Category Archives: Choice

Lex Talk About Lex, Baby

A guest post by Matt Becket.

Batman V. Superman: Dawn Of JusticeLex Luthor goes up against quite a lot more than just virtual demigods in Batman v Superman. He goes up against us. We, in fact, are his greatest challenge.

I imagine that DC’s goal in presenting an archvillain is to create a feeling of disgust, hatred, or sympathy for the character. Without it, they are unsuccessful. Lex needs to hook us. We need to want to be hooked.

I love movies. I even enjoy bad films if only because my butt is planted in the seat of a movie theater. It’s all magic to me. With a PG-13 superhero movie I become a ten year old boy. My youthful eyes don’t go to judge – but if they get side-tracked, they age into the critical eyes of a college freshman (some of the world’s harshest judges). When this happens the popcorn isn’t as savory and the soda loses its bubbles. It’s still magic, but flat magic propelled by other factors my eyes latch onto such as special effects or cinematography.

I personally appreciate the Warner Brothers’ attempt in making a new Lex, but something did not work. People have blamed casting. Casting is usually the first thing to be blamed. The second thing to be blamed is direction. These two are contributors, but I think the writing and pacing in this movie hurt the new incarnations of these characters the most.

Good characters usually have clear motives with stakes involved. Reintroduced characters shouldn’t rely too much on a savvy audience already familiar with the brand. Lex Luthor wasn’t given a good platform this round. I wanted to know how this particular Lex got to this point. I do admit you can fit the pieces together, kinda, but his motive didn’t hit home and wobbled. Was there a movie between this one and the last that I missed?

Let’s break Lex down. What do we know about Lex Luthor? He’s rich. He’s smarter than Superman. His inventiveness is up there with Batman. He’s power-mad, but he’s able to hold himself together. These are fantastic qualities in a Super-villain (it’s what gives him that “super” bit.) What can mess this up? I think the answer is overincarnation. Yes, I made up this word just now. I think I made it up. No idea, I’ll Google it later.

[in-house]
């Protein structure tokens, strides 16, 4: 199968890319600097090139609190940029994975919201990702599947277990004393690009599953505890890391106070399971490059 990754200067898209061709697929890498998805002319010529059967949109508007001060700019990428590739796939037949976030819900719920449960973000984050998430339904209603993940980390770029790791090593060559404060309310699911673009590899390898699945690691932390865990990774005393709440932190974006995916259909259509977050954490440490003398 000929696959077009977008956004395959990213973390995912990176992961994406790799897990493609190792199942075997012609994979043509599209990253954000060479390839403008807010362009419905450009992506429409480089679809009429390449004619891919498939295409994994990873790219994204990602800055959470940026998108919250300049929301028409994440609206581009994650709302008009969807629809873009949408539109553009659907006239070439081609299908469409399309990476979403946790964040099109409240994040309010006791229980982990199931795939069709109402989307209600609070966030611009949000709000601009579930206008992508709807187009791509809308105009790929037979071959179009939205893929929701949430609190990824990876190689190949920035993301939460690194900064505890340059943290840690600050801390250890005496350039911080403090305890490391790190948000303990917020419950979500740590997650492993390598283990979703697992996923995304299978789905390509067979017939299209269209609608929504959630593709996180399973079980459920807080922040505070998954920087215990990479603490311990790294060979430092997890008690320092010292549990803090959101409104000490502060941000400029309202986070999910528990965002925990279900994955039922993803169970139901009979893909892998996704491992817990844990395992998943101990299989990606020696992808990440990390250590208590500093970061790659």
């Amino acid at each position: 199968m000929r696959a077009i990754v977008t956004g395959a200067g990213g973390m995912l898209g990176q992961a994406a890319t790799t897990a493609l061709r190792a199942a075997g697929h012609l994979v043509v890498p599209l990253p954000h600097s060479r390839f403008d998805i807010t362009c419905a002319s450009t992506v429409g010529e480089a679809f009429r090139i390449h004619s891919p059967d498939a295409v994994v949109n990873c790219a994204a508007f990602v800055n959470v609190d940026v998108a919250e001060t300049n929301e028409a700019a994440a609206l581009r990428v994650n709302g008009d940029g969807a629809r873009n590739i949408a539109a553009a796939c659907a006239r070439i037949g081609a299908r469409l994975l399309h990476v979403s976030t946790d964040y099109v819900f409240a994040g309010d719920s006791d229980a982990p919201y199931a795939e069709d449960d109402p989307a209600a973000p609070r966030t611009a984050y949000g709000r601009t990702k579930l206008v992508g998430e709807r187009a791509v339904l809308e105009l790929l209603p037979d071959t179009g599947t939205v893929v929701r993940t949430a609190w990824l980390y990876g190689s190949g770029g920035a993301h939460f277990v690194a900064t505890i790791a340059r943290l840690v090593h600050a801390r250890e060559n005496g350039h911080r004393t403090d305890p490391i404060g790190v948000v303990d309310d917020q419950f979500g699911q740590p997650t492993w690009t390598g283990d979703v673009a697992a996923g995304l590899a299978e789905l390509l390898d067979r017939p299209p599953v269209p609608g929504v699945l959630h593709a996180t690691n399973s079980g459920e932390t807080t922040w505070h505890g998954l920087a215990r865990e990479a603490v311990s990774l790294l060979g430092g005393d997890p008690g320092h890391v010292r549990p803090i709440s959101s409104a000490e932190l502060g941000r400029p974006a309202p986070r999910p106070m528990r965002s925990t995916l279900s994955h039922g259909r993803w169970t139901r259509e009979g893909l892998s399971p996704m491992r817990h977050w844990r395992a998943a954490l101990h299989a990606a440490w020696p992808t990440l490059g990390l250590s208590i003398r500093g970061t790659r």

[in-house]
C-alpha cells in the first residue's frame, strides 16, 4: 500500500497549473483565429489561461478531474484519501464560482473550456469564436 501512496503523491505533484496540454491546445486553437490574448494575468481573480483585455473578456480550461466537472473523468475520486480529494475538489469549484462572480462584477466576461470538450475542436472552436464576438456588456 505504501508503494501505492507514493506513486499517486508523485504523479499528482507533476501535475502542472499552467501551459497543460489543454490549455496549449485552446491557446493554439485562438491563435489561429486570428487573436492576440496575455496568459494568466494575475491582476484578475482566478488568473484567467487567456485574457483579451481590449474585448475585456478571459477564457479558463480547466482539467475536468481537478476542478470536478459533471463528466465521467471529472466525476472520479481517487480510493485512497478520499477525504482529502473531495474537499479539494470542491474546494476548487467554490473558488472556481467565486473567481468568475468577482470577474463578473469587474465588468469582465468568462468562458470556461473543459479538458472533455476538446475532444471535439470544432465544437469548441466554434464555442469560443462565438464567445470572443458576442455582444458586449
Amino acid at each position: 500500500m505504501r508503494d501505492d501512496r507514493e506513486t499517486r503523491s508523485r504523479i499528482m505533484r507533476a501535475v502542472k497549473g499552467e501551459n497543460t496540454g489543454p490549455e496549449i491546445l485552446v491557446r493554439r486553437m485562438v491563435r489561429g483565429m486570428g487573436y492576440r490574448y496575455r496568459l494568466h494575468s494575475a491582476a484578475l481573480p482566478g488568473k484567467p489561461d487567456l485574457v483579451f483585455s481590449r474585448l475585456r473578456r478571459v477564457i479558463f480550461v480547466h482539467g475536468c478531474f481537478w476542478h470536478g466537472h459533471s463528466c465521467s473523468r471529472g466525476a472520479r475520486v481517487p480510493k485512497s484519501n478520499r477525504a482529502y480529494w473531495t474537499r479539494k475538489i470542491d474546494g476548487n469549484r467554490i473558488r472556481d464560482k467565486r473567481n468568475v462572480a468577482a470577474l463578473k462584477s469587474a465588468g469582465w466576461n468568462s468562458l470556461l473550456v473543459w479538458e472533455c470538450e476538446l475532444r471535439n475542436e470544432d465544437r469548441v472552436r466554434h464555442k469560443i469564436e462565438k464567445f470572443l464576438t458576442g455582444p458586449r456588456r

Where were we? Right! Overincarnation. We have the comics, the old black and white TV serial, more comics, video games, Smallville, Lois and Clark, bald Kevin Spacey, bald Gene Hackman, the Super Friends cartoon. That’s a stable of Lex Luthor! Having been exposed to this, we have Lex Luthor expectations and have all formed some sort of Lex Luthor in our head. Can Hollywood find that least common denominator Lex Luthor that our moms, brothers, and Grandpa will appreciate? Sadly, I feel that this time they did not.

The world knows who Lex Luthor is. He’s been fighting Superman since 1940. He’s very recognizable.

It would have been really cool if he had made an appearance in Batman v Superman. We kept waiting, but he never showed.

 

About the Author:
111814LargeSquareCrop (1)Matthew started lying as soon as he could talk. Thrilled with the reaction he received, he started making the lies bigger. Some of the lies he had kicked around for years became commodiously appropriate for the written word. Matthew has fun lying in the Middle Grade genre, but lately has been taking on the Adult Dark Humor Crime Thriller genre. He is currently working on his novel – The Sommelier.

When not lying, he is usually traveling, or hanging out with his wife and three cats in Celebration, Florida while looking up words like “commodious” on thesaurus.com .

Where do I find this guy?
Facebook: https://www.facebook.com/matthewdavidbecketauthor/?ref=hl
Twitter: https://twitter.com/MatthewBecket
Wattpad: https://www.wattpad.com/user/MatthewBecket

Kickstarting Zen Awesomeness

I have a deep and abiding personal respect for James A Owen. He’s a talented and successful author, comic books artist, and business person. He’s always been a good friend to me, giving me unconditional support and encouragement in not only my writing, but also my personal life. He taught me about the power of selling your Eggs Benedict and about the need to push yourself until you are just a little bit scared. His actions frequently remind me of the power of kindness and understanding. Now, he’s the one in need of a little help, and I’m for sure going to answer the call!